EU fears VW diesel fixes could damage engines: Der Spiegel
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A Volkswagen Passat TDI diesel engine is seen in central London, Britain September 30, 2015. REUTERS/Stefan Wermuth/File Photo
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BERLIN (Reuters) - The European Commission fears steps taken by Volkswagen to refit polluting diesel cars may damage the vehicles' engines, the Spiegel magazine reported, citing unidentified staff at the European Union's executive branch.
Software updates carried out by Volkswagen (VW) could inflict greater stress on engine components, Spiegel cited a member of staff at the Brussels-based Commission as saying.
Commission officials are basing their concerns on feedback from experts at the "Vela" emissions laboratory in northern Italy, the weekly magazine said, without providing more detail.
The Commission was not immediately available to comment.
Germany-based VW denied its technical modifications would cause damage to the cars.
"The software update will have no adverse influences on (fuel) consumption or the durability of the engine and its components," a company spokesman said.
EU consumer affairs commissioner Vera Jourova has sought to ramp up pressure on VW to compensate European owners of rigged diesel vehicles and has asked the carmaker for guarantees its technical fixes will work.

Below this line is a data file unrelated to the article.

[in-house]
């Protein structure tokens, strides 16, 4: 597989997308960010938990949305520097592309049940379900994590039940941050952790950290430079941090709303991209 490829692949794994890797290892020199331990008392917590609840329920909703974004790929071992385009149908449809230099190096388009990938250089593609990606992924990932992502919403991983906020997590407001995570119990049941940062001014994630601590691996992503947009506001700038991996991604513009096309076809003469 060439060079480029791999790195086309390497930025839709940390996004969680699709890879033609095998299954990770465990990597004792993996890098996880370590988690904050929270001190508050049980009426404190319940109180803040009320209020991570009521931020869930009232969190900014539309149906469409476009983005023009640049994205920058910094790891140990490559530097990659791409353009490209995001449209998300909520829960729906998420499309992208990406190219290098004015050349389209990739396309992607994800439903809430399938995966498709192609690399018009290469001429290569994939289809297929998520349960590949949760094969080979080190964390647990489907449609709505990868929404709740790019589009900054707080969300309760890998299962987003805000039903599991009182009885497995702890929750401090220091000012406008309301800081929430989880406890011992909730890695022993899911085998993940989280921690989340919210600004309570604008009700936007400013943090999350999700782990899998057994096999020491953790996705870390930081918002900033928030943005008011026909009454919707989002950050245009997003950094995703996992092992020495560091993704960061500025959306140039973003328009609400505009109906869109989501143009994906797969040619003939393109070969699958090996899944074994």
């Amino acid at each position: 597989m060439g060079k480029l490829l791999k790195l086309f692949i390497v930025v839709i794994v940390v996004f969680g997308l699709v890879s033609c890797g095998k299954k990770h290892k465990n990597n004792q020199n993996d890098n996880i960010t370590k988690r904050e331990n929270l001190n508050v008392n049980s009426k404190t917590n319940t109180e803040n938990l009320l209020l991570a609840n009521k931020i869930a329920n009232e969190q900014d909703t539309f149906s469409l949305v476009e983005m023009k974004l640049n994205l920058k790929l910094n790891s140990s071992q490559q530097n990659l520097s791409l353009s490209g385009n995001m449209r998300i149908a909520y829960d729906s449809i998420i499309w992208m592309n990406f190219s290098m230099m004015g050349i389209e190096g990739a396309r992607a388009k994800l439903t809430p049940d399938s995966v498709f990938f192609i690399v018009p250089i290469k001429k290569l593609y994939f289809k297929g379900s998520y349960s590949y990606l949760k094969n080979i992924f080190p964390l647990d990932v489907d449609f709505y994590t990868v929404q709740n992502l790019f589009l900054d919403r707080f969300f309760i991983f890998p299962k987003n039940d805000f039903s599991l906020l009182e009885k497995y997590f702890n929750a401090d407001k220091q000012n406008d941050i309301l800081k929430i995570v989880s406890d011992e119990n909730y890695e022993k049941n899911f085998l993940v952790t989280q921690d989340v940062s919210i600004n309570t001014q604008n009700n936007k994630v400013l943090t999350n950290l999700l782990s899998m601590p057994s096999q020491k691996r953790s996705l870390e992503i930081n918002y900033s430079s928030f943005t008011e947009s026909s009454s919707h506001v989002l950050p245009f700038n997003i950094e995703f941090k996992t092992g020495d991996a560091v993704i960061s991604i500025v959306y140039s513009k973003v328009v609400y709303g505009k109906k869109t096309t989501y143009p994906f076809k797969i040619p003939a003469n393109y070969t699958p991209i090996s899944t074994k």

"We need VW to guarantee, in a legally binding way and without any time limit, that the repairs will work and do not have any negative impact," a Commission official told Reuters on Monday.
Consumer groups and politicians in Germany have been angered by VW's refusal to offer compensation, noting drivers are stymied in many EU nations by their inability to file U.S.-style class action lawsuits.
Germany's VZBV consumer lobby is backing the EU's call for VW to guarantee its technical fixes will have no negative effects on vehicles. But it made no progress in a meeting with VW on Friday to secure such a guarantee, a spokeswoman said.
"An advanced guarantee declaration is not necessary," a VW spokesman said, noting the carmaker's diesel fixes were subject to comprehensive tests to ensure there will be no negative impact on engine components or emissions clean-up systems.
Germany's KBA motor vehicle authority has so far cleared 5.6 million diesel cars affected by VW's emissions-test cheating scandal for repair. VW said on Friday the number of cars refitted had more than doubled to 1.23 million in recent weeks from 500,000 previously.
Approval by the KBA is valid for countries throughout Europe where 8.5 million cars of nearly 11 million vehicles worldwide are affected.
VW group models with 1.2-litre and 2.0-litre engines only require a software update on pollution control systems, whereas about 3 million 1.6-litre engines, besides the software update, also require a mesh to be installed near the air filter.
(Reporting by Andreas Cremer. Additional reporting by Alissa de Carbonnel.; Editing by Tina Bellon and Mark Potter)
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